Beyond 5 km, the Gatewing ×100 loses contact with the control station but comes back automatically after 15 minutes of flight without contact with the ground control station. It is thus recommended that there be enough airstrips to cover an area of a multiple of 75 km2 (6 transects, thus 5 intervals of 1.5 km × 10 km).

Perspectives

The use of UAS such as the ×100 opens interesting possibilities for counting elephants. The technology is sufficient to count African elephants in savannahs: flight implementation is easier (very short airfield), safer (no operators on board) and the UAS is reliable in very rough conditions. The UAS flights require civil aviation authorization. However, the main drawback of the Gatewing ×100 is its low autonomy. Unlike a light aircraft, this small UAS cannot cover large areas in a minimum of time (4 to 6 hours per flight). If some UAS cost as much as an aircraft, the logistic (only one 4×4 car) and the running costs of the UAS are lower (Table 4). However, the cost per area covered (km−2) is almost 10 times higher than that of an aircraft. Also, the characteristic shape and biometry of elephants on the nadir images allow us to consider use of computer recognition algorithms.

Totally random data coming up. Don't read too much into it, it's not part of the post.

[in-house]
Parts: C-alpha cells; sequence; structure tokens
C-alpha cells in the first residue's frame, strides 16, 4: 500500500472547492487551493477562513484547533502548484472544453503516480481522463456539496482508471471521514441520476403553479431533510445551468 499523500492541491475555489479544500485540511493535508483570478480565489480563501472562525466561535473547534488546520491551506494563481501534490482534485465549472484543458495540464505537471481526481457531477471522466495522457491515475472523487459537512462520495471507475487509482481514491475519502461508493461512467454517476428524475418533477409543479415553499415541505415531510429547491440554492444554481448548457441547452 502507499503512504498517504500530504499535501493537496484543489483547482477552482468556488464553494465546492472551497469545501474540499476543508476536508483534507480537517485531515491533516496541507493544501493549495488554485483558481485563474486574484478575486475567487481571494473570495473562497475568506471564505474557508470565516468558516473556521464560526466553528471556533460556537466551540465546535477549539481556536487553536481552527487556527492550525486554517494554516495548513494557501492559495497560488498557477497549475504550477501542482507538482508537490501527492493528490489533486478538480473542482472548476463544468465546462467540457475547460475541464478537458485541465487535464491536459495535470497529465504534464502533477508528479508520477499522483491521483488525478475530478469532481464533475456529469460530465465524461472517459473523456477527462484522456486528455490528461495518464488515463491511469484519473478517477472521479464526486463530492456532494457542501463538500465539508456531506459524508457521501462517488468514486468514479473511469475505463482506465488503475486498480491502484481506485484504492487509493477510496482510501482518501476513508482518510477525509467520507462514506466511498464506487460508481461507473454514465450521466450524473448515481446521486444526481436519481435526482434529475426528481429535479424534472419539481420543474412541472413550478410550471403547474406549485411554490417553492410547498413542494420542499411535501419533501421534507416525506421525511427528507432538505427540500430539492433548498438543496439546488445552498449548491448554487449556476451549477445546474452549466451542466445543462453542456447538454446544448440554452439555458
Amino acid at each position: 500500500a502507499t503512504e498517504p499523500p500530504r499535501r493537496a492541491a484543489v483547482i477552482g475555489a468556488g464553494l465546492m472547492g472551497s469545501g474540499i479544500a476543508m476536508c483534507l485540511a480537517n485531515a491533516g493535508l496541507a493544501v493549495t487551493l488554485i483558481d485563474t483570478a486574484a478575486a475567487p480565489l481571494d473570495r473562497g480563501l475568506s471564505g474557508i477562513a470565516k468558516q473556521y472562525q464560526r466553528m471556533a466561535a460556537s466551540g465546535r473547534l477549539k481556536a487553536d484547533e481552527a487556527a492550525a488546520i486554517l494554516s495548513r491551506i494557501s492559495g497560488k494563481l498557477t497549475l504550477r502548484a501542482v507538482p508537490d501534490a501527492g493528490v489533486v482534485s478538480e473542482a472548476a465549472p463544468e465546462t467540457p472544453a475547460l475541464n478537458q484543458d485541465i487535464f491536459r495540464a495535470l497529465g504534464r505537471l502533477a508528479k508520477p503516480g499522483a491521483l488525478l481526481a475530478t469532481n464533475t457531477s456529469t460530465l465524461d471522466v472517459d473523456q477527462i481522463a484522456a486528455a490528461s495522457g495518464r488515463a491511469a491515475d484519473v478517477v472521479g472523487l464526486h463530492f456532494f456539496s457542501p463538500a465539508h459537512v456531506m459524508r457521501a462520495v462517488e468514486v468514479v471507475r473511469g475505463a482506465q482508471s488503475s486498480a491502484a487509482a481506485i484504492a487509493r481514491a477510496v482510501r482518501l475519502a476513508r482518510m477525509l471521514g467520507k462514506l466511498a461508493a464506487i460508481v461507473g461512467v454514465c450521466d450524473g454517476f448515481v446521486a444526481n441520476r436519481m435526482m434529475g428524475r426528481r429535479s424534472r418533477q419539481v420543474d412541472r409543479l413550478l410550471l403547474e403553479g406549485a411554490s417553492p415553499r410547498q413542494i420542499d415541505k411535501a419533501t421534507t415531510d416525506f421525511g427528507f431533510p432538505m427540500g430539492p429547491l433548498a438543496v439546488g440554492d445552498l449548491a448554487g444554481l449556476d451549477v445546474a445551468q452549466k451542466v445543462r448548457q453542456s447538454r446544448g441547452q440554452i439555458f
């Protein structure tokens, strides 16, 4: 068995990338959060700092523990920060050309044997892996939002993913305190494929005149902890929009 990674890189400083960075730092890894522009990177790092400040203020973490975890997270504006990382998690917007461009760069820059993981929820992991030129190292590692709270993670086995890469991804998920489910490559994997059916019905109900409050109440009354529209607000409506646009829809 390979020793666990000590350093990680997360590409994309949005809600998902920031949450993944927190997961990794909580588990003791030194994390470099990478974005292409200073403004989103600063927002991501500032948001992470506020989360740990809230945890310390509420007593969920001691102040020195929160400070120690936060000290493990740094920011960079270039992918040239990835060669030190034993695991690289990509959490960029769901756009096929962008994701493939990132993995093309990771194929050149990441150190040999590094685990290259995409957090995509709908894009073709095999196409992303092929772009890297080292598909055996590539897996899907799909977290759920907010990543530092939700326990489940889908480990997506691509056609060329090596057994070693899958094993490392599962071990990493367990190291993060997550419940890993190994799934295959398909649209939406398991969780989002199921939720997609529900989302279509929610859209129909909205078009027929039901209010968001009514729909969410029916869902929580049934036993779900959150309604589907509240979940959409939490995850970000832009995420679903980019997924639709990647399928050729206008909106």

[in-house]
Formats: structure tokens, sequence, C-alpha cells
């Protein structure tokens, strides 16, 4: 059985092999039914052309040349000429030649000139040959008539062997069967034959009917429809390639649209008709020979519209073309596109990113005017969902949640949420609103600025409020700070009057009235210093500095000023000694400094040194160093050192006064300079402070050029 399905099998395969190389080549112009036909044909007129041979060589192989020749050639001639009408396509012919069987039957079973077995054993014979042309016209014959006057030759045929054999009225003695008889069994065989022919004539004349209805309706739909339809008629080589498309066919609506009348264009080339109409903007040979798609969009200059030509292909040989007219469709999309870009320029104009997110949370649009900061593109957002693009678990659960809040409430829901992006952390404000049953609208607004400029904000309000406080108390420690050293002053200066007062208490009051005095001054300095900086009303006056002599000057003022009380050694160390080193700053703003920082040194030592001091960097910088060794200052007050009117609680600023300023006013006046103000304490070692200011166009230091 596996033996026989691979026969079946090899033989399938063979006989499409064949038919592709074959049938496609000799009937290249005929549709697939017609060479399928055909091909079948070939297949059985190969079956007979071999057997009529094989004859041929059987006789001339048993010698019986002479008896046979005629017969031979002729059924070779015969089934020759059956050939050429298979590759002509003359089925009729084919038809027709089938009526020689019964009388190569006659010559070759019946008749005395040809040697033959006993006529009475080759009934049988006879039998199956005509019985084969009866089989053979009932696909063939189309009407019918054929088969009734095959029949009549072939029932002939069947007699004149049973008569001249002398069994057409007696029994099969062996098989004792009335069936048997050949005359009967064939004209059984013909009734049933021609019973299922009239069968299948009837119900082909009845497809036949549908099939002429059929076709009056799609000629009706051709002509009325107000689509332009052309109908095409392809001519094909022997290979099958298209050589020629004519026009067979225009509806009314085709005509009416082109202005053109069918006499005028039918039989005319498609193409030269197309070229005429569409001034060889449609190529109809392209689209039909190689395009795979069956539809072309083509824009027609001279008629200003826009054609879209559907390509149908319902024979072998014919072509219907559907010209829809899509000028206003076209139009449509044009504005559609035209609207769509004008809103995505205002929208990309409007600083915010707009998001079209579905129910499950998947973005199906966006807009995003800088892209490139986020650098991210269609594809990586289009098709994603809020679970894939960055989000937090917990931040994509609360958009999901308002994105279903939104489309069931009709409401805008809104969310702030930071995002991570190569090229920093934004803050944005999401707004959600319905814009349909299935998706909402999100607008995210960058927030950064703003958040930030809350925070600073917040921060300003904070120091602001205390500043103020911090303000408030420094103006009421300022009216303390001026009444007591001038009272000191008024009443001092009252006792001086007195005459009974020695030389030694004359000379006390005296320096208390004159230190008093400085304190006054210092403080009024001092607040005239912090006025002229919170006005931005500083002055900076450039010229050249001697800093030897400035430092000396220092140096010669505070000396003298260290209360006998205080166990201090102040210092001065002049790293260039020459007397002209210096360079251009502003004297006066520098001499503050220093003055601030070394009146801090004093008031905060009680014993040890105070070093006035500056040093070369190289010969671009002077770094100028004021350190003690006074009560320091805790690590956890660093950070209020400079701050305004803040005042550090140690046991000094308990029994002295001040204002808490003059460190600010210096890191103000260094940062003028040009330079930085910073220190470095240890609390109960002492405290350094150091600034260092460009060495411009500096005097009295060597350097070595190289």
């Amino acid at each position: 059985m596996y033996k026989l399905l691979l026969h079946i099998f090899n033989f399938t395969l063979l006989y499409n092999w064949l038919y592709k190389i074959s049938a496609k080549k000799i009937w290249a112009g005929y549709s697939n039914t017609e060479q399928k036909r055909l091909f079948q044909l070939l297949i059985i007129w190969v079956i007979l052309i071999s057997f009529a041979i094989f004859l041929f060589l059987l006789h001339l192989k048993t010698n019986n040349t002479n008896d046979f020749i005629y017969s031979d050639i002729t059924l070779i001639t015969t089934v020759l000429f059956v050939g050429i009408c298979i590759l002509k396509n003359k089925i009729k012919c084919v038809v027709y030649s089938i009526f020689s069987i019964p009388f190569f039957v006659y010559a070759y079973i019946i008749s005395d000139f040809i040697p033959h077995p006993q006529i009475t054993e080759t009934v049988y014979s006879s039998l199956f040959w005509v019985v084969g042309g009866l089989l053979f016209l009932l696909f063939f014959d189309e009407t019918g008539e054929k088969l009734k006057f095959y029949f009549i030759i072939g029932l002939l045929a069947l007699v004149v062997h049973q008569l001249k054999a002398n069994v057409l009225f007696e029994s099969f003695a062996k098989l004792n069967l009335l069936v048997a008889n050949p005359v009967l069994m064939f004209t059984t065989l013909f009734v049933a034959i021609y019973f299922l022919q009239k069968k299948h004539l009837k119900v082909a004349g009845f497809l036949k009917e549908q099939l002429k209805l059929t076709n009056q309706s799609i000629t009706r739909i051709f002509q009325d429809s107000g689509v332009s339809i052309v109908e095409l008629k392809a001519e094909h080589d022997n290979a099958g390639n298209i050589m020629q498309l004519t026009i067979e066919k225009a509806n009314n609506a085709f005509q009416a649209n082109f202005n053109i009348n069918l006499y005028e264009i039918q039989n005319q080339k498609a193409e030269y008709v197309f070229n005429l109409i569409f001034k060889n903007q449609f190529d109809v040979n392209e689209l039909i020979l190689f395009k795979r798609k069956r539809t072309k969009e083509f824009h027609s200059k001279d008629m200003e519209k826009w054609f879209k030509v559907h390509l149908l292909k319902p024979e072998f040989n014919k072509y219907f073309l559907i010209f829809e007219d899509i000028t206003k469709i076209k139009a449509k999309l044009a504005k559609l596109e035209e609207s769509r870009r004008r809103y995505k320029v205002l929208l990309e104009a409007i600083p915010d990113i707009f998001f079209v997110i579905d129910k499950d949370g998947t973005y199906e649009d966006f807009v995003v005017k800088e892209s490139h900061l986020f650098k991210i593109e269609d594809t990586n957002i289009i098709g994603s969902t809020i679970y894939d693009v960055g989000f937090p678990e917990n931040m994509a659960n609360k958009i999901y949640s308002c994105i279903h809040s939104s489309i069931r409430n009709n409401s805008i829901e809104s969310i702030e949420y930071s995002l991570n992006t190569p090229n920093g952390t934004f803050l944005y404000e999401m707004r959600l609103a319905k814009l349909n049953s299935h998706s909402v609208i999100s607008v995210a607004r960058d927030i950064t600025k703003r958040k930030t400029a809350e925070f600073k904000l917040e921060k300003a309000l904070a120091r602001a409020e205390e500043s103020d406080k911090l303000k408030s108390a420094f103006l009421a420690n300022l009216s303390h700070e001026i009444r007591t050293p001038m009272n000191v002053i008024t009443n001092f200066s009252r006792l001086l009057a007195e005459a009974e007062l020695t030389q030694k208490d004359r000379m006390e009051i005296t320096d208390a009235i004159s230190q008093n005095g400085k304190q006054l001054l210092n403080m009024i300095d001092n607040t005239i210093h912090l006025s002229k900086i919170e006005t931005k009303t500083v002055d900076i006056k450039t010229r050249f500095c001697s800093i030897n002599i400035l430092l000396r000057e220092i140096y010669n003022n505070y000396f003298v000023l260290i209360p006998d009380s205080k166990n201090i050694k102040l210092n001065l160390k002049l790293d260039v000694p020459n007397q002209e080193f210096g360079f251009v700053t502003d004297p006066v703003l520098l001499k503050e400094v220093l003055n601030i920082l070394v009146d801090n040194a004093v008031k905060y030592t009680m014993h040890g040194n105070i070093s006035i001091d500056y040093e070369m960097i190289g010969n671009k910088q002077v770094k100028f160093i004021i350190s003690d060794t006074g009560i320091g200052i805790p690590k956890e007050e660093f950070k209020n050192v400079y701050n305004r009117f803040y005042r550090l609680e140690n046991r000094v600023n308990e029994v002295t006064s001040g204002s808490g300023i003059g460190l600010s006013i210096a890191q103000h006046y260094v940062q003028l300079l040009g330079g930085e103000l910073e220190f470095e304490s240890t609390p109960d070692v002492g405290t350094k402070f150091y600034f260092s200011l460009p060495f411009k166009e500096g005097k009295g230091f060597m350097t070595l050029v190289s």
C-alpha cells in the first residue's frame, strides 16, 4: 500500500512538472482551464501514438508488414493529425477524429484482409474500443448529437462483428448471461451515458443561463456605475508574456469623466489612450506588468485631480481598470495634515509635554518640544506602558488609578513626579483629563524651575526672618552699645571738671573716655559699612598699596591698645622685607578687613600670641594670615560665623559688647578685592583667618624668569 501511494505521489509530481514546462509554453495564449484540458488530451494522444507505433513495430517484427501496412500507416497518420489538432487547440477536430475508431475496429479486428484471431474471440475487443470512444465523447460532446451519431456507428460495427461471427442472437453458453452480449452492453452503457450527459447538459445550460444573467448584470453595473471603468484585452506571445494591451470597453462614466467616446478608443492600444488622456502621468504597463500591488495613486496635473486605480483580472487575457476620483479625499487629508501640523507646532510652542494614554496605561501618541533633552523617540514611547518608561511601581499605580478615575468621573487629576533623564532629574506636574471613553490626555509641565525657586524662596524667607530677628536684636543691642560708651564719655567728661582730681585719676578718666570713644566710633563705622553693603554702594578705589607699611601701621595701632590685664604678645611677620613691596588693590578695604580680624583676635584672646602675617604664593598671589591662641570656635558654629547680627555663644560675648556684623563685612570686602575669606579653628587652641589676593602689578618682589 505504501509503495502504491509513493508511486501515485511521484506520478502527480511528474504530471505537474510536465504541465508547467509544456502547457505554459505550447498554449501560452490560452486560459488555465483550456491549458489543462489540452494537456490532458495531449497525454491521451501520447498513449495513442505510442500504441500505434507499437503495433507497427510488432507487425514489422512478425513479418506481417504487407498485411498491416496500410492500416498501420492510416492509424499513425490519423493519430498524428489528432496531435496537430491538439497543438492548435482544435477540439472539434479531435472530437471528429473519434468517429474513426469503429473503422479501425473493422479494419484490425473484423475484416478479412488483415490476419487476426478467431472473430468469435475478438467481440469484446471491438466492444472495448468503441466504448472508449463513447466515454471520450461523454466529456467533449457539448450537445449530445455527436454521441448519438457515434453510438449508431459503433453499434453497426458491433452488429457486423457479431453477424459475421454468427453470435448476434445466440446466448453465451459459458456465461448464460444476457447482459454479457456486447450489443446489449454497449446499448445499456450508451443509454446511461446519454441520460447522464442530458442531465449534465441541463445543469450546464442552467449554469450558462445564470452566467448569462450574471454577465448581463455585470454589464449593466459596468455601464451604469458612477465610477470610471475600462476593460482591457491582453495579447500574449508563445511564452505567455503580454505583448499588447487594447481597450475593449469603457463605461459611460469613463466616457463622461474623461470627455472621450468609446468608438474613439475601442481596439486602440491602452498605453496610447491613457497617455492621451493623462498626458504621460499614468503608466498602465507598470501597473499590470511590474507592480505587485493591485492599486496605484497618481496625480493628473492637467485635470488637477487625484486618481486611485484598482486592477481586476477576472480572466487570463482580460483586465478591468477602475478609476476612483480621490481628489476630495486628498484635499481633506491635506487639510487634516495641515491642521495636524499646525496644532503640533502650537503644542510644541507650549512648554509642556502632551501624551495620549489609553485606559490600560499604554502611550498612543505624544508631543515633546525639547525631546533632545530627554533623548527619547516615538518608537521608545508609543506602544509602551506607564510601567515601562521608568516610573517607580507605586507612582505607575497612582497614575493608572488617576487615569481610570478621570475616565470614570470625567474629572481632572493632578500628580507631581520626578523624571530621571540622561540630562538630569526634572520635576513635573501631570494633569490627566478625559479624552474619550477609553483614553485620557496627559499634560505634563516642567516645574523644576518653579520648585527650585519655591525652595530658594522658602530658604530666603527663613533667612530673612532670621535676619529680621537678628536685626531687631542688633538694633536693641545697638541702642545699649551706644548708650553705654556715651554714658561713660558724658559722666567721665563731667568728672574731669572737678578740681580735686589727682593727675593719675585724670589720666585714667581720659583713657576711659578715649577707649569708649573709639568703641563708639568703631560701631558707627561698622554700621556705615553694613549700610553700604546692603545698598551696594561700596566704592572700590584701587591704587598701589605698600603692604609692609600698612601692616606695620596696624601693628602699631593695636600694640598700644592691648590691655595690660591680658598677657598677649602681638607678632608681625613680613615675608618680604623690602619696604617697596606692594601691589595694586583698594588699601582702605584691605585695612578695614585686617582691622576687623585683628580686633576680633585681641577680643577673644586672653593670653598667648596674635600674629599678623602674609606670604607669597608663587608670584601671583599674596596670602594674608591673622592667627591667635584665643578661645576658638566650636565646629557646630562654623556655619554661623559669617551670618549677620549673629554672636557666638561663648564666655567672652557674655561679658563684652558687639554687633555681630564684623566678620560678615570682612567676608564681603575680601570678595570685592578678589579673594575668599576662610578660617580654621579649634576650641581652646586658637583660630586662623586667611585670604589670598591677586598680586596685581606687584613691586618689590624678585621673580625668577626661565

thumbnail

Table 4. Running cost of UAS vs aircraft (in Euro). Human resource cost is not included.

doi:10.1371/journal.pone.0054700.t004

Other UASs than the Gatewing ×100, whether electrically or liquid fuel powered should be considered in order to improve the autonomy and the payload. A larger autonomy will ensure a control range of a few hundred km where as more important payload will allow the use of a camera with a higher resolution and thermic cameras. Such UASs can truly become an alternative to the use of light aircraft in African wildlife surveys.

Supporting Information

Figure S1.

Clear shrub and woody savannah of Nazinga Game Ranch. Aircraft costs include the aircraft rental (250 Euro/hour) and the aircraft fuel at 3 Euro per liter (in West Africa). A suitable aircraft consumes about 50 l per hour.